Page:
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Night Terrors of 1927: Everything's Coming Up Roses

Track List

>Dust and Bones
>Running in Place
>Perfect Day
>When You Were Mine
>It Would Be an Honor
>Fire with Fire
>Always Be One
>Always Take You Back
>Everything's Coming Up Roses

Album Notes

Recording information: Bay 7; Maze Studios, ATL; Sound EQ Studios, LA; The Senate; Westknoll Studio.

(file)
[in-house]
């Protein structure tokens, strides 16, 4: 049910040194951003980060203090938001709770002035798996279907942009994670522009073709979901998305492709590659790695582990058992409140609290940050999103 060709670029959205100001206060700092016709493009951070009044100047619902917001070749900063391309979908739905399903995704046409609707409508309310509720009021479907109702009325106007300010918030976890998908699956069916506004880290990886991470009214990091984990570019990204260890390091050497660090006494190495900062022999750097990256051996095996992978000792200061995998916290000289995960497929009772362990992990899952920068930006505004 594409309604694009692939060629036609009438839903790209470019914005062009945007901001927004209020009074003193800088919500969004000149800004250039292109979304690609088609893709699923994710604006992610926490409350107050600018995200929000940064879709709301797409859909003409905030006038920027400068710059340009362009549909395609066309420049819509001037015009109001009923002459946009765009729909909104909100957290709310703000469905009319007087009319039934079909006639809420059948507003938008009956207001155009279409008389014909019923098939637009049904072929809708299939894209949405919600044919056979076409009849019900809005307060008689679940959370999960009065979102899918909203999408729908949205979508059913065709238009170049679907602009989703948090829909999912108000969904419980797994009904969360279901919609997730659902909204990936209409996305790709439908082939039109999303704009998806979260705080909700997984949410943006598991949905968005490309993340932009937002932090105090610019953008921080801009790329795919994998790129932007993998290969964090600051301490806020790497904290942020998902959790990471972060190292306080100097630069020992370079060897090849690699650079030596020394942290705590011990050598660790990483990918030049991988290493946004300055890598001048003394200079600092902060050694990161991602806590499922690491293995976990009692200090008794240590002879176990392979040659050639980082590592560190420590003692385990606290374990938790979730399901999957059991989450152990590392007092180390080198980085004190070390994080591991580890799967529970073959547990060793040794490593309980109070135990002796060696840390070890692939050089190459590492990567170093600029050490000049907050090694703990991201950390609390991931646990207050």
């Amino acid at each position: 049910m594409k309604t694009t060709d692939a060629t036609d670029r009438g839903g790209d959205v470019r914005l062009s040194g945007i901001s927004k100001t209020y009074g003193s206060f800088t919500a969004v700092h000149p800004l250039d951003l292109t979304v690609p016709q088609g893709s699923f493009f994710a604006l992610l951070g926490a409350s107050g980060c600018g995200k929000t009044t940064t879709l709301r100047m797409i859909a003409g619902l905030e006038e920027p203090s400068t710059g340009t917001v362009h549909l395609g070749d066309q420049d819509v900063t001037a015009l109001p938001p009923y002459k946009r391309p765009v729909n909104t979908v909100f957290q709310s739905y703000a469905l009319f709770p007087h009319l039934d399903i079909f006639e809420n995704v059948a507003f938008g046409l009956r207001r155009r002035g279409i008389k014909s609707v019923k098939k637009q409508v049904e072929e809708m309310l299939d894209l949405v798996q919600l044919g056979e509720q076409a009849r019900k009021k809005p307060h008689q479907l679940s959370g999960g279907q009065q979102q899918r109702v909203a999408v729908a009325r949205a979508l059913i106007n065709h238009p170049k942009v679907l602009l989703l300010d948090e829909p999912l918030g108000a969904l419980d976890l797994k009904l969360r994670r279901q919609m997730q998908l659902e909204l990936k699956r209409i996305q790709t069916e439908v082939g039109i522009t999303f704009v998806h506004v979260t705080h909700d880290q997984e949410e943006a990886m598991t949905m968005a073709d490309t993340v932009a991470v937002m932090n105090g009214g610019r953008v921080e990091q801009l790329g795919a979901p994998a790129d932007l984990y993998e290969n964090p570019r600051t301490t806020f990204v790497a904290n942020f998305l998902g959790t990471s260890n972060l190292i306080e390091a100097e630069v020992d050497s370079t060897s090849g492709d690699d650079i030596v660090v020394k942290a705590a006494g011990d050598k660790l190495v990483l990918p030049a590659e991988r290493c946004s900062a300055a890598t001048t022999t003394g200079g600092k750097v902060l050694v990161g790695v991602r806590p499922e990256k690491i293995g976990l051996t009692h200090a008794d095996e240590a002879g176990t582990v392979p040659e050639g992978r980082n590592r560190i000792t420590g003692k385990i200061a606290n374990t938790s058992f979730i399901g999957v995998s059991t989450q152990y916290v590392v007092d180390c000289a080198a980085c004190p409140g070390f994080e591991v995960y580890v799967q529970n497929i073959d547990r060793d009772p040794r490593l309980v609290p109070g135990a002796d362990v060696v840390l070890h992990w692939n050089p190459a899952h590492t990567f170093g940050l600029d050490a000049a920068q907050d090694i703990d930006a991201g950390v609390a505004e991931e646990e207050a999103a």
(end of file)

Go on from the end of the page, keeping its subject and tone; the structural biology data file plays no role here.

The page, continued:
Boasting the talents of former Rilo Kiley guitarist Blake Sennett and former the Honorary Title lead singer Jarrod Gorbel, the debut full-length album from Night Terrors of 1927, 2015's Everything's Coming Up Roses, provides a good showcase for the duo's earnest, artful, melodic pop. Given Sennett's status as a core member of one of the biggest indie rock bands of the 2000s, it's perhaps not surprising that he and Gorbel sidestep any outright comparisons by moving in a stylistically different direction. Night Terrors of 1927 build upon the guitar-based indie and emo pop leanings of their previous bands with a sound that touches upon synth-heavy '80s new wave ("Perfect Day"), Scott Walker-esque balladry ("Novocaine"), and moody electronic dance-pop ("Running in Place"), all without going too far in any one direction. If in his previous incarnation Sennett was the quiet architect of Rilo Kiley's jangle pop and West Coast folk-rock-influenced sound, Night Terrors finds him acting as a similarly quiet if no less effective architect of the duo's more arch, modernist take on yearning '80s new wave. Tackling most of the instrumentation on Everything's Coming Up Roses, from guitars to keyboards to programming and singing backing vocals, Sennett takes a holistic approach to crafting sophisticated, engaging pop productions. Never an outright guitar virtuoso, Sennett nonetheless still makes his mark, bringing to mind Echo & the Bunnymen's Will Sergeant on the echoey, ringing guitar outro to "It Would Be an Honor" and the similarly dynamic "Always Take You Back." He also knows when to simply blend in, accenting the groove à la Johnny Marr on the bubbly, Tom Tom Club-ish "Perfect Day." However, while Sennett comes to Night Terrors with a higher profile, Gorbel is largely the one in the spotlight here, his resonant baritone and throaty intensity bringing to mind a mix of AFI's Davey Havok and Depeche Mode's Dave Gahan. Night Terrors also flirt with supergroup territory, pairing up with sibling folk dynamos Tegan and Sara for the epic earworm and would-be '80s John Hughes film theme song "When You Were Mine." Ultimately, with Everything's Coming Up Roses, Sennett and Gorbel have bridged their seasoned musical pasts into a sweet pop music present. ~ Matt Collar


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